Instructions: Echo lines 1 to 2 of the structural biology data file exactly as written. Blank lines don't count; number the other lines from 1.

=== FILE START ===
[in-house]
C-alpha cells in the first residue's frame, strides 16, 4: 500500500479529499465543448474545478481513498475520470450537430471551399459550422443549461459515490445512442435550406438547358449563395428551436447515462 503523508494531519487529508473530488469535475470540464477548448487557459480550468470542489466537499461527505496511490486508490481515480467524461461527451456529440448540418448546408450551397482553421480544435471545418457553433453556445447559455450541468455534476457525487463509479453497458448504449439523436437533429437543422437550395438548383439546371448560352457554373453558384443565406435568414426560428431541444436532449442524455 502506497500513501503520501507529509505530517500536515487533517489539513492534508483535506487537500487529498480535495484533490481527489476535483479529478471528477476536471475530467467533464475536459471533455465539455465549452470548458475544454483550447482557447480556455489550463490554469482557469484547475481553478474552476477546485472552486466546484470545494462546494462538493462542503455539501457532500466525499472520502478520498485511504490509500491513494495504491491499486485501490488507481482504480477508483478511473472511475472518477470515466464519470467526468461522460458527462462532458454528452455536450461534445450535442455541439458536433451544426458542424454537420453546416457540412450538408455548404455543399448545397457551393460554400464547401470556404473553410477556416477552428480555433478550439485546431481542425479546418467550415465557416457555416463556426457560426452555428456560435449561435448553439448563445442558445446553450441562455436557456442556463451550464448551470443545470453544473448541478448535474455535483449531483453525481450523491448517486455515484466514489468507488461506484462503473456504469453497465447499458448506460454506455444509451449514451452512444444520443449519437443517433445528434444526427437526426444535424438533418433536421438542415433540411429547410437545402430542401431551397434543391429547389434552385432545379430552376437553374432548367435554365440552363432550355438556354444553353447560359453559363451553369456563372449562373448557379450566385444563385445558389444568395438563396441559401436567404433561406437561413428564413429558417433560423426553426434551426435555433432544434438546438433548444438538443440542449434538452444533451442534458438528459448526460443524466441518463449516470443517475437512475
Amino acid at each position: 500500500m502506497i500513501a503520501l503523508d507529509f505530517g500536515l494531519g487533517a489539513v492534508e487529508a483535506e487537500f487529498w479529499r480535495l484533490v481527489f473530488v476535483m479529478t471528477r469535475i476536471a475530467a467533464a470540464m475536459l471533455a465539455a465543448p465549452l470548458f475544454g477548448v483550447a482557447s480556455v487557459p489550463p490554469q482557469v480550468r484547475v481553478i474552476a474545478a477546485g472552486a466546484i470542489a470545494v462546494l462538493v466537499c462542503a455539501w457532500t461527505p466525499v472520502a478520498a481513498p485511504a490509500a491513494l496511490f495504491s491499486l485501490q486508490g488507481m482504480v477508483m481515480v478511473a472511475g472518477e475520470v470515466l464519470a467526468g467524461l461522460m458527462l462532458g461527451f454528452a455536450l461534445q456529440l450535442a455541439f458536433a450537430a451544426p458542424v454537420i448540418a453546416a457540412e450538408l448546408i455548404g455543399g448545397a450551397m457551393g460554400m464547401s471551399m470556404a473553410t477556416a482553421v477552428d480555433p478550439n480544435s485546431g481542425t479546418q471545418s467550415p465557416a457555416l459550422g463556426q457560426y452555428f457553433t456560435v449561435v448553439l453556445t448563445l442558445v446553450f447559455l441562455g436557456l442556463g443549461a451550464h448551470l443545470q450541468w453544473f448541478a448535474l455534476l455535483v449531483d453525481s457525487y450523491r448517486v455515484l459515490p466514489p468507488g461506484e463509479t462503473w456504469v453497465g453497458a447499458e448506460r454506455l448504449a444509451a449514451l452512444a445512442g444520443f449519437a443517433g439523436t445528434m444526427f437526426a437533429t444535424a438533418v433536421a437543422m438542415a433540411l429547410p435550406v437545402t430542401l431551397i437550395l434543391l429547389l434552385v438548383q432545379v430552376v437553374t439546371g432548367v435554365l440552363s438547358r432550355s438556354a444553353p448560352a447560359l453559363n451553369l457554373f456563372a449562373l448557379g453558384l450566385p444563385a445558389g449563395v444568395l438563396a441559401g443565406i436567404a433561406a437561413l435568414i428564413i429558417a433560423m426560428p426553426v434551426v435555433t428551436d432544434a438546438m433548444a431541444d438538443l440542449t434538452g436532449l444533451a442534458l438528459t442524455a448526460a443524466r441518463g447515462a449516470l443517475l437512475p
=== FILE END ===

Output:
[in-house]
C-alpha cells in the first residue's frame, strides 16, 4: 500500500479529499465543448474545478481513498475520470450537430471551399459550422443549461459515490445512442435550406438547358449563395428551436447515462 503523508494531519487529508473530488469535475470540464477548448487557459480550468470542489466537499461527505496511490486508490481515480467524461461527451456529440448540418448546408450551397482553421480544435471545418457553433453556445447559455450541468455534476457525487463509479453497458448504449439523436437533429437543422437550395438548383439546371448560352457554373453558384443565406435568414426560428431541444436532449442524455 502506497500513501503520501507529509505530517500536515487533517489539513492534508483535506487537500487529498480535495484533490481527489476535483479529478471528477476536471475530467467533464475536459471533455465539455465549452470548458475544454483550447482557447480556455489550463490554469482557469484547475481553478474552476477546485472552486466546484470545494462546494462538493462542503455539501457532500466525499472520502478520498485511504490509500491513494495504491491499486485501490488507481482504480477508483478511473472511475472518477470515466464519470467526468461522460458527462462532458454528452455536450461534445450535442455541439458536433451544426458542424454537420453546416457540412450538408455548404455543399448545397457551393460554400464547401470556404473553410477556416477552428480555433478550439485546431481542425479546418467550415465557416457555416463556426457560426452555428456560435449561435448553439448563445442558445446553450441562455436557456442556463451550464448551470443545470453544473448541478448535474455535483449531483453525481450523491448517486455515484466514489468507488461506484462503473456504469453497465447499458448506460454506455444509451449514451452512444444520443449519437443517433445528434444526427437526426444535424438533418433536421438542415433540411429547410437545402430542401431551397434543391429547389434552385432545379430552376437553374432548367435554365440552363432550355438556354444553353447560359453559363451553369456563372449562373448557379450566385444563385445558389444568395438563396441559401436567404433561406437561413428564413429558417433560423426553426434551426435555433432544434438546438433548444438538443440542449434538452444533451442534458438528459448526460443524466441518463449516470443517475437512475